What was Prohibition? Was it part of a nativist campaign by Protestant America to control the immigrant city?
The 19th century was a period of great change in the United States of America. Industrialization had changed the country’s economy, and urbanization and immigration were significantly reshaping American society. People were then faced with the negative consequences of progress: Crime, prostitution and gambling flourished in the new climate of anonymity of the cities, poverty increased and sexual immorality became more of a problem. In this situation the importance of religion, morals and education increased, and as a consequence a strong counter movement developed in order to put an end to the moral decline that took place in American society. This may be the reason why the temperance movement that had existed in the United States since its very beginnings, suddenly augmented into the call for nationwide prohibition.
In this essay, I want to outline the background of that movement followed by its development in the course of time. The most important factors when dealing with prohibition will be to investigate the forces behind the campaign as well as their motivation. I will then continue by describing the notion of nativism and point out its connection to the movement for a dry America. This way I want to show that, although the motives of prohibition were various, nativist propaganda against immigrants did play a major part in the success of the movement among white protestant middle class.
The call for nationwide prohibition developed in the 1840s when pietistic religions like the Methodists or Presbyterians began to argue that the only way to avoid the vices of alcohol is to avoid alcohol at all. While in earlier times these people had advocated moderation and temperance, the moral situation of the American population led them to the conclusion that this would not be enough. Social patterns began to change drastically, as the progress of industrialization entailed increasing poverty, a growing gap between the wealthy and the poor, and an explosion of the urban population. Life in the cities became more and more anonymous, and the old patterns of moral care declined as young people became independent to a greater extent. These conditions – especially in the ghettos of the working class or ethnic minorities – seemed to favour the spread of such vices as violence, unchastity and gambling. And all of these were closely related to alcohol, so in the following years several organisations came into being that aimed to restrain the consumption of alcohol, as for example the Abstinence Society or the Sons of Temperance. But while it did not have the force to become a national movement at that time and was interrupted by the Civil War, it revived more strongly at the end of the 19th century, above all with the foundation of the Prohibition Party (1867) and the Anti-Saloon League (1893). Generally, the fight for a dry America “had a strong appeal for middle class reformers” during the progressive era, as it fit very well into the concept of social reform and moral uplift. The commitment of women in this fight is especially worth mentioning, as they played a major part in this moral battle. One of the most powerful organisations in this area was the Women’s Christian Temperance Union, which was founded in 1873. This organisation did not, as the name suggests, advocate temperance, but rather fought for total prohibition and largely focused on education as a means to combat alcoholism.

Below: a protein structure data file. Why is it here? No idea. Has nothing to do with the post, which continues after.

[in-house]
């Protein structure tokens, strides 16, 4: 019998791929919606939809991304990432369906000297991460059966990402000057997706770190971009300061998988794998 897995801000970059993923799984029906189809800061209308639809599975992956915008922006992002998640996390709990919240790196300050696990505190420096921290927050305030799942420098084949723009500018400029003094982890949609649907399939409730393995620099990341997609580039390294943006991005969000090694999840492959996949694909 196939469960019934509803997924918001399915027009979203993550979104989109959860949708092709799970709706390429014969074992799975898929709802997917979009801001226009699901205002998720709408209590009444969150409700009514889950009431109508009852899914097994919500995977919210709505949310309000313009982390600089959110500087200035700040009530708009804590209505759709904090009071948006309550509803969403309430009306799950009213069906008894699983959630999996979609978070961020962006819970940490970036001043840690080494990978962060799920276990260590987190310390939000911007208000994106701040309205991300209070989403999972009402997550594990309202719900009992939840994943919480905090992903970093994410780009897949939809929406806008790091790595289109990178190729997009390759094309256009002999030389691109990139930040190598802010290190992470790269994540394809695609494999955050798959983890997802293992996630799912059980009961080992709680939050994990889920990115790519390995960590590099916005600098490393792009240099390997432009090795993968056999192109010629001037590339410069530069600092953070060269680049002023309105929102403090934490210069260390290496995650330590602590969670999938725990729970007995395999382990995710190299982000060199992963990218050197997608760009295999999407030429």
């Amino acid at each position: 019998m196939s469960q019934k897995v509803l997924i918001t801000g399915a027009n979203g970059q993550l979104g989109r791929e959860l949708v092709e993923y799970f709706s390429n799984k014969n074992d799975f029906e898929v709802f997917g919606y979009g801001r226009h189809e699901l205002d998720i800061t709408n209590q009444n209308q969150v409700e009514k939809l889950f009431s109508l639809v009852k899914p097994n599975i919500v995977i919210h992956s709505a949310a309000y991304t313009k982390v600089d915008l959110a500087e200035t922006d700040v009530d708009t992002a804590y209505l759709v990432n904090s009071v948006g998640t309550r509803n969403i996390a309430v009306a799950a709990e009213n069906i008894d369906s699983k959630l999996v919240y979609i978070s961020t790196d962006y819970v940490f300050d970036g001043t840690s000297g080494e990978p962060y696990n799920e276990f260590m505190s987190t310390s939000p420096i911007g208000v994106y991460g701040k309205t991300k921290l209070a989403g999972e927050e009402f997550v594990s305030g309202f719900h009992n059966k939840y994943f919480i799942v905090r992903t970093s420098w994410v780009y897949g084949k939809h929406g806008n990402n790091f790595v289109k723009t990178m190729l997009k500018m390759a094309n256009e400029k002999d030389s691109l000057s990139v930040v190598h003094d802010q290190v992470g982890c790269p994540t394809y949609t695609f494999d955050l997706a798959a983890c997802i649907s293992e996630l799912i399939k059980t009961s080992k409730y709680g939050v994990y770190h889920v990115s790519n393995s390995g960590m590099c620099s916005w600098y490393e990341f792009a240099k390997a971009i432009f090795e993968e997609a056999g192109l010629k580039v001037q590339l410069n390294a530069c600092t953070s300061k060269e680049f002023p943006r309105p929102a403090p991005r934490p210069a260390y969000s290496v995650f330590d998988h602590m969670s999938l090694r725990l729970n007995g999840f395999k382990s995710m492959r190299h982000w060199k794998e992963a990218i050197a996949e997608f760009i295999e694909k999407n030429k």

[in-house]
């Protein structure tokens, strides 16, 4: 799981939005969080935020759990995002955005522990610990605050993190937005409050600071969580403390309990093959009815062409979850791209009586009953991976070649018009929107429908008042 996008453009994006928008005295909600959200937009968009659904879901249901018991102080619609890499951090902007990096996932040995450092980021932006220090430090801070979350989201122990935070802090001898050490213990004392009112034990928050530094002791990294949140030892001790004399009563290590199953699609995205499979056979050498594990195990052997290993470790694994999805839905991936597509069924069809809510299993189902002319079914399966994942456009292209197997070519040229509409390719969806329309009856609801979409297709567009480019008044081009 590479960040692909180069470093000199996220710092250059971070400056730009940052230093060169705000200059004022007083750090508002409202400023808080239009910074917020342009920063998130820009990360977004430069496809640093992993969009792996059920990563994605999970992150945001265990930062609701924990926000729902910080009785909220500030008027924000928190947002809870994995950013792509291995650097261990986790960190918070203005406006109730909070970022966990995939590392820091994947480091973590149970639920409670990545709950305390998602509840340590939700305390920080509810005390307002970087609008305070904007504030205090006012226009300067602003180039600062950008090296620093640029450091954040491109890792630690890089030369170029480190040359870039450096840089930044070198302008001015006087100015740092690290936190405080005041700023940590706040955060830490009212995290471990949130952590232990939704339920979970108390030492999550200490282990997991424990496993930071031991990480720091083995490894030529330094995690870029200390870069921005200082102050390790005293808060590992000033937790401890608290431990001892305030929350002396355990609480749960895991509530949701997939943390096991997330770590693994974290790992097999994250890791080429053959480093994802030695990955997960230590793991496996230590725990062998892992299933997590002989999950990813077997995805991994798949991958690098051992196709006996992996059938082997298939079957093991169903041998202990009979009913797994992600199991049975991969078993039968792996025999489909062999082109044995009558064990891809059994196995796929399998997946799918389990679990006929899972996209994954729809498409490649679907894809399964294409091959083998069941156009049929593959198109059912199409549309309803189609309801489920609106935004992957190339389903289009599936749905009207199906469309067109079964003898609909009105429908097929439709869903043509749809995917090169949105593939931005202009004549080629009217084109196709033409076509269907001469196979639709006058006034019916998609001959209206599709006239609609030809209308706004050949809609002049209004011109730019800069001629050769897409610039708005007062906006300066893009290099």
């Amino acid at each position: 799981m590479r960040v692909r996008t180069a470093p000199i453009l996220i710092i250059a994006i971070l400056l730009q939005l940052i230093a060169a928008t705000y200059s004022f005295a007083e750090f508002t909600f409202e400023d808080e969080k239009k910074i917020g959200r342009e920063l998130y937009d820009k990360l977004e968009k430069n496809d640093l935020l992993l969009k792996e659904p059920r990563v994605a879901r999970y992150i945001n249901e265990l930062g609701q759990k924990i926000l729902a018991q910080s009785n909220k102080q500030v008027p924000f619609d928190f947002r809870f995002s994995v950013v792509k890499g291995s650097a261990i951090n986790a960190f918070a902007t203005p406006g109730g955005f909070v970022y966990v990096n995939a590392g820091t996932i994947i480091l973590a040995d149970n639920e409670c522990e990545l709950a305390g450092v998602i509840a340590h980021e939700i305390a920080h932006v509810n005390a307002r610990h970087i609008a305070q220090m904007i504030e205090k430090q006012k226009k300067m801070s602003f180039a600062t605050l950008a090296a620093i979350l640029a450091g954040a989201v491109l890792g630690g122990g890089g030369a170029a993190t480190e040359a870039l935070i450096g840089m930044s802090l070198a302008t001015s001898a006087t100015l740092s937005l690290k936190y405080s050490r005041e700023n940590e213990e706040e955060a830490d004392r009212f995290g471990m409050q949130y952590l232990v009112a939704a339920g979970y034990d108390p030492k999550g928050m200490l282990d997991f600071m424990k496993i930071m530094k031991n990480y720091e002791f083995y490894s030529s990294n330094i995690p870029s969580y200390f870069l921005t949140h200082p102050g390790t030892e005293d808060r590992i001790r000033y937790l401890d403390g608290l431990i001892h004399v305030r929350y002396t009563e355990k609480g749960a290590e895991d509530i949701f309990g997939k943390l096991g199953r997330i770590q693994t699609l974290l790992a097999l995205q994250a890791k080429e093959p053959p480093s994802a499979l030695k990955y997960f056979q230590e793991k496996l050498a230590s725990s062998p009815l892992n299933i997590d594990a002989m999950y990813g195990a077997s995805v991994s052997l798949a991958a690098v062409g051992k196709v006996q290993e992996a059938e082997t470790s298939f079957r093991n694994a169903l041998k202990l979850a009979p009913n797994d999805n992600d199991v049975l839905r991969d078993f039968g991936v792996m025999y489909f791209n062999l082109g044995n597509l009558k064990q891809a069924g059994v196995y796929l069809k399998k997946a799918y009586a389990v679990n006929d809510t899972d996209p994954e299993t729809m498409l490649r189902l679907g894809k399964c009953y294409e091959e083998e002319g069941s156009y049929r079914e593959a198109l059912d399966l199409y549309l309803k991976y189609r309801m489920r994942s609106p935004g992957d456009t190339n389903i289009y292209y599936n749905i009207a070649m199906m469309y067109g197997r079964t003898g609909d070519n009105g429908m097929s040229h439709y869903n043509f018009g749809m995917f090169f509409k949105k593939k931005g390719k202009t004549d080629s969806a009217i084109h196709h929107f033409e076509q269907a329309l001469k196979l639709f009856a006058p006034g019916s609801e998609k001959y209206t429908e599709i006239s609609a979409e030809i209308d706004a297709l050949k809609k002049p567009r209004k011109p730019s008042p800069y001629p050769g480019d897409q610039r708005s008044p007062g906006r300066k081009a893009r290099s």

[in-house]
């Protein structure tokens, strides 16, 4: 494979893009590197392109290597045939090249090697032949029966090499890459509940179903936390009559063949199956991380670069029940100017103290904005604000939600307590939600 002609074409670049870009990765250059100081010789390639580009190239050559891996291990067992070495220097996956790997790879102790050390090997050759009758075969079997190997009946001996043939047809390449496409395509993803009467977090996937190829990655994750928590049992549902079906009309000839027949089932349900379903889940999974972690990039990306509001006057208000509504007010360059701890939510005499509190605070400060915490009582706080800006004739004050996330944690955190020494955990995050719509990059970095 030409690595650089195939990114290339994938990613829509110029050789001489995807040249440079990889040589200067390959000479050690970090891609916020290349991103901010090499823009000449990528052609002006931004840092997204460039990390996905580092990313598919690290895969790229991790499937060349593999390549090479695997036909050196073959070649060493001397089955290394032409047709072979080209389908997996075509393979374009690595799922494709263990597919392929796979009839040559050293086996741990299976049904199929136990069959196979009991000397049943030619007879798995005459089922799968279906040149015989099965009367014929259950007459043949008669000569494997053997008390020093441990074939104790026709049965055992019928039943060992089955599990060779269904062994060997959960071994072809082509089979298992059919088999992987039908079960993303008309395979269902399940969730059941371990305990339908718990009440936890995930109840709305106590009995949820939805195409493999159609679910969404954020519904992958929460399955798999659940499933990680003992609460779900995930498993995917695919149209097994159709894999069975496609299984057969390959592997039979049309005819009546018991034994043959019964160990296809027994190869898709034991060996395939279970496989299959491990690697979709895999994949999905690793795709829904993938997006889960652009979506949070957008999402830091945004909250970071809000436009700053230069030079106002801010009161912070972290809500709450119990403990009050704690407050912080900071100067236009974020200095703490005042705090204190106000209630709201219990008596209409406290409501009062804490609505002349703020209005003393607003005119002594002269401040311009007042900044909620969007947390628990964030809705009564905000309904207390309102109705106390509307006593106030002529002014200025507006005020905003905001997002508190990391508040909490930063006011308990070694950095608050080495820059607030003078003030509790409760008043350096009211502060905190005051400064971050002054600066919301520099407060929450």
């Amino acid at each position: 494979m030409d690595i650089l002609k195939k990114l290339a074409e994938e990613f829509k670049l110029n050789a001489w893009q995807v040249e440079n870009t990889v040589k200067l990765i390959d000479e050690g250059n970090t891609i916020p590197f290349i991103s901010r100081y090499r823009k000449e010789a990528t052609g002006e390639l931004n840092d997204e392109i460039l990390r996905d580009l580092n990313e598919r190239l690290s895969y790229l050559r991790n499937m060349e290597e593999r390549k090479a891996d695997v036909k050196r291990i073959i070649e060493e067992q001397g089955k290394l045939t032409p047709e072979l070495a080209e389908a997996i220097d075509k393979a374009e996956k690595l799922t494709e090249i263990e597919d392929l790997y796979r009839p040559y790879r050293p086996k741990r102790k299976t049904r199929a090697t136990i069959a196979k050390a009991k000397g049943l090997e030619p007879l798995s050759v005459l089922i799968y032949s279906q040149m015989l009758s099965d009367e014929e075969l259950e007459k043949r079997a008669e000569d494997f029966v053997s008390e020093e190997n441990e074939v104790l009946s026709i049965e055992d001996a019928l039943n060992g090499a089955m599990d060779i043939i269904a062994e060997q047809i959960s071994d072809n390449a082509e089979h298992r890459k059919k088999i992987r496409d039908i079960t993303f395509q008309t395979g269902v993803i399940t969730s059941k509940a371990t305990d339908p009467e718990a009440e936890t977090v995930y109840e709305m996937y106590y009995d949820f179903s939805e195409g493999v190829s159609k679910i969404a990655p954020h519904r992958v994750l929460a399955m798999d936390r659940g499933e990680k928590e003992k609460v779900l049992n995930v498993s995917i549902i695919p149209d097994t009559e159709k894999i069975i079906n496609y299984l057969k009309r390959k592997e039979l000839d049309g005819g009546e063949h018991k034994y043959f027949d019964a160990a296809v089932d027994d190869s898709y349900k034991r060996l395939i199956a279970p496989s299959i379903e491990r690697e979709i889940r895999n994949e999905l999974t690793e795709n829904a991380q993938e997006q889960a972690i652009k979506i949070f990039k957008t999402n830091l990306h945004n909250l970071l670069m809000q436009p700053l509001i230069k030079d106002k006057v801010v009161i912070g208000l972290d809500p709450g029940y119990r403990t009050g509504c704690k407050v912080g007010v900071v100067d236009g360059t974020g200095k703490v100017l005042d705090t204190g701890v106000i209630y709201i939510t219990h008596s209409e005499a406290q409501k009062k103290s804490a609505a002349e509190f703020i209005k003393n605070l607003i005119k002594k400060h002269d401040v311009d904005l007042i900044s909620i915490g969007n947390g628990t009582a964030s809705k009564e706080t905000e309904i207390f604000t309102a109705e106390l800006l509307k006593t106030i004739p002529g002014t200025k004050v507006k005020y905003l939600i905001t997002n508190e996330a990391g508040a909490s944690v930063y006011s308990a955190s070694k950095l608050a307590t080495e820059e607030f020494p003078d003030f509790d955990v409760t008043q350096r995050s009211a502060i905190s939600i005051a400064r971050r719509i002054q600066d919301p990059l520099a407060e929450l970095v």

Kansas was the first state to enact prohibition laws in 1881, and during the next years many states followed this example. Still, state laws banning the production and sale of alcoholic beverages proved largely ineffective, since transportation across state borders was not affected at all by these laws. This finally changed when the Webb-Kenyon Act was passed in 1913, which prohibited the transport of alcohol into dry areas and thus put an end to legal interstate liquor trade. Prohibitionists then turned their attention to the state level and tried to achieve a solution for the whole of the United States. This turned out to be more difficult, but due to the circumstances the dries could achieve another victory: In 1917, the Lever Act prohibited the manufacture of alcoholic beverages for the duration of the war, as the production required grains that America needed as food. At the end of that year, congress adopted the 18th amendment, which determined prohibition of sale, transportation, manufacture and importation of liquor to be illegal one year after its ratification. When the 36th state confirmed the amendment in 1919, the next step towards legislating prohibition followed with the Volstead Act. This law defined all beverages of more than 0.5 % of alcohol to be illegal to trade and produce. However, the consumption of alcoholic beverages was not outlawed.
 Mintz 1995, p. 7 f.
 Cf. http://www.britannica.com/eb/article-9061510/prohibition
 Mintz 1995, p. 13
 Shannon 1979, p.74
 Cf. http://www.druglibrary.org/Schaffer/LIBRARY/studies/nc/nc2a.htm
- Quote paper
- Elena Kramer (Author), 2007, What was Prohibition? , Munich, GRIN Verlag, https://www.grin.com/document/132822